For the past 30 years (if not more), you can see a re-creation of leather jackets, greased-back pompadours, and lollipop dresses, just like something out of the movie Grease, if you go to Tokyo’s famous Yoyogi Park near the Meiji-Jingumae station, for that is where the Tokyo Rockabilly Club assembles every Sunday to pay tribute to musical heroes like Carl Perkins, Jerry Lee Lewis, and Elvis Presley.
Rockabilly has been making inroads in Japan as far back as 1955, when Bill Haley’s “Rock Around the Clock” dominated the charts in the country, but the current groups probably trace their origins to the 1970s, the same decade that Americans were enjoying American Graffiti and Happy Days, not to mention Grease itself.
Rockabilly, especially the form that partakes so much of the 1970s revival phase, has a cutesy edge redolent of sock hops and guys named “Potsie,” but the genre has always had an authentically rebellious edge, and the same is true of the rockabilly gangs of Yoyogi Park. This particular tribe is probably influenced by an earlier Japanese youth culture called the Kaminari zoku (“Thunder tribe”), which was considered a dangerous gang in the 1950s due to its involvement with illegally customized motorcycles, reckless driving, street racing, and fighting. The group that gathers today in Tokyo, of course, is a tourist attraction and perfectly harmless.
“Kaminari zoku” from the 1950s
Dave Barry poked fun at the rockabilly nuts of Yoyogi Park in his 1992 book Dave Barry Does Japan (1992 was a big year for interest in Japan and Japanese pop culture):
... the first thing we saw was the Bad-Ass Greasers. These were young men, maybe a dozen of them, deeply into the 1950s-American-juvenile-delinquent look, all dressed identically in tight black T-shirts, tight black pants, black socks and pointy black shoes. Each one had a lovingly constructed, carefully maintained, major-league caliber 1950s-style duck’s-ass haircut, held in place by the annual petroleum output of Kuwait. One of them had a pompadour tall enough to conceal former president Carter. [Note that the pictures here feature just such a pompadour, as well.]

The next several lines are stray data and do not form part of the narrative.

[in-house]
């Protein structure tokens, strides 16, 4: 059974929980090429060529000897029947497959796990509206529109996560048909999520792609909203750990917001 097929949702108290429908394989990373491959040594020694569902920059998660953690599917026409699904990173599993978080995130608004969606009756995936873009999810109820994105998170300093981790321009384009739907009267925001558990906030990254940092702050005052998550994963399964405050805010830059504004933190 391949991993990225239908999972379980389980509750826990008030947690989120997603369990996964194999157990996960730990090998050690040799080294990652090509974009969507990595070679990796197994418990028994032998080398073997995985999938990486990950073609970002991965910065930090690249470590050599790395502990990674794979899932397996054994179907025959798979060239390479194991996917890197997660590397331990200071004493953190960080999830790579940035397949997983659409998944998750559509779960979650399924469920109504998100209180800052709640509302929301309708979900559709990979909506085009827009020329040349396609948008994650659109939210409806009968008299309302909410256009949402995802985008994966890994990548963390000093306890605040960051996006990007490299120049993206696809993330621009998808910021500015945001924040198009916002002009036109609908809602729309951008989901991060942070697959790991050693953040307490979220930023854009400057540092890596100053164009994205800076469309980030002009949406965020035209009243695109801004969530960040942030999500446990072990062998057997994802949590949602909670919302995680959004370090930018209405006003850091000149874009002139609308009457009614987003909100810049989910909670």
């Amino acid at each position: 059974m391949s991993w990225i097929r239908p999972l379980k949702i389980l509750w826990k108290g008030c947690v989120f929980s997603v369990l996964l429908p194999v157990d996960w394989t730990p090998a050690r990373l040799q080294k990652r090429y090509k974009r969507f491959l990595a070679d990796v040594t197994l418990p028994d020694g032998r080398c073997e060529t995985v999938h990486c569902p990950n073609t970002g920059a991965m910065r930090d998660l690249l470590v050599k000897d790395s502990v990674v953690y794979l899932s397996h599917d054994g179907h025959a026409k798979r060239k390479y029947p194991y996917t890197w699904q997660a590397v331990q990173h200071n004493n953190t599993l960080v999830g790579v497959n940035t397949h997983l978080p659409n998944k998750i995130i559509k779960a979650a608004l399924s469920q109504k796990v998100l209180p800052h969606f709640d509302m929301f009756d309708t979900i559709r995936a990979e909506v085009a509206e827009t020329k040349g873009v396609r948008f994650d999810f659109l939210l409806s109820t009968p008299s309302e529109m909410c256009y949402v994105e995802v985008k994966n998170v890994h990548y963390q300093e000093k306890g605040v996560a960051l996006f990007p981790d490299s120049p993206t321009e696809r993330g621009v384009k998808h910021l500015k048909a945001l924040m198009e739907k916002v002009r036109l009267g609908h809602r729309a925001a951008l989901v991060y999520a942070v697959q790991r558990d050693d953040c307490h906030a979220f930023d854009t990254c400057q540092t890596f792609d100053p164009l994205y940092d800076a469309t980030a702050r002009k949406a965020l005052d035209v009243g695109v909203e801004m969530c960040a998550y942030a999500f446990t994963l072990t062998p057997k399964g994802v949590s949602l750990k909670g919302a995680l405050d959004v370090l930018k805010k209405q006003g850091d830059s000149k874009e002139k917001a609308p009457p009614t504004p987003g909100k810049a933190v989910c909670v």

One of them turned on a boom-box cassette tape of “Heartbreak Hotel.” The circle started clapping to the music; one of them got up, went to the middle of the circle, and began dancing. The dance he chose to do was—get ready for the epitome of menacing Badness—the Twist. He did it stiffly, awkwardly, looking kind of like Steve Martin and Dan Aykroyd doing the wild-and-crazy-guys routine, except that he was deadly serious. So were the guys clapping in the circle. They clearly believed that they were too hip for mortal comprehension. They did not seem to sense that they might look a little silly, like a gang of Hell’s Angels that tries to terrorize a small town while wearing tutus.
Well, 2015 isn’t 1992, and the existence of a small group of people dorkily enjoying whatever they choose to enjoy flies a lot better today than it did then. Dave Barry is amused that they don’t look sufficiently “cool” or “badass,” but this is Japan, land of simulacra and, more to the point, exuberant cosplay.
Much more after the jump…